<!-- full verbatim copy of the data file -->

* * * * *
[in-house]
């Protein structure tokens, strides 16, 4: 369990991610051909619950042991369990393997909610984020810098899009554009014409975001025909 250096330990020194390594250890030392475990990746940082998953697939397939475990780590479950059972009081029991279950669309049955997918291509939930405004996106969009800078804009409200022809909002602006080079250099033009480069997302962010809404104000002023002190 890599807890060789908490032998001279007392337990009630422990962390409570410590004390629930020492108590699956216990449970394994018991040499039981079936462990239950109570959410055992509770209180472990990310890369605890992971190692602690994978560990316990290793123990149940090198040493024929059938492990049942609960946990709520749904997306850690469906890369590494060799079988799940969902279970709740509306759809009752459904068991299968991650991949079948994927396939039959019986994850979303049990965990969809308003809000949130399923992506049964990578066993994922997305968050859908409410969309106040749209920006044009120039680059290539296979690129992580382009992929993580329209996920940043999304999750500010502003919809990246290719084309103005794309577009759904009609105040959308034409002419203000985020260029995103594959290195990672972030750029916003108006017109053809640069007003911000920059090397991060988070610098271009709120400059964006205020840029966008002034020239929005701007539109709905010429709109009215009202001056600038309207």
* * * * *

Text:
[in-house]
């Protein structure tokens, strides 16, 4: 369990991610051909619950042991369990393997909610984020810098899009554009014409975001025909 250096330990020194390594250890030392475990990746940082998953697939397939475990780590479950059972009081029991279950669309049955997918291509939930405004996106969009800078804009409200022809909002602006080079250099033009480069997302962010809404104000002023002190 890599807890060789908490032998001279007392337990009630422990962390409570410590004390629930020492108590699956216990449970394994018991040499039981079936462990239950109570959410055992509770209180472990990310890369605890992971190692602690994978560990316990290793123990149940090198040493024929059938492990049942609960946990709520749904997306850690469906890369590494060799079988799940969902279970709740509306759809009752459904068991299968991650991949079948994927396939039959019986994850979303049990965990969809308003809000949130399923992506049964990578066993994922997305968050859908409410969309106040749209920006044009120039680059290539296979690129992580382009992929993580329209996920940043999304999750500010502003919809990246290719084309103005794309577009759904009609105040959308034409002419203000985020260029995103594959290195990672972030750029916003108006017109053809640069007003911000920059090397991060988070610098271009709120400059964006205020840029966008002034020239929005701007539109709905010429709109009215009202001056600038309207």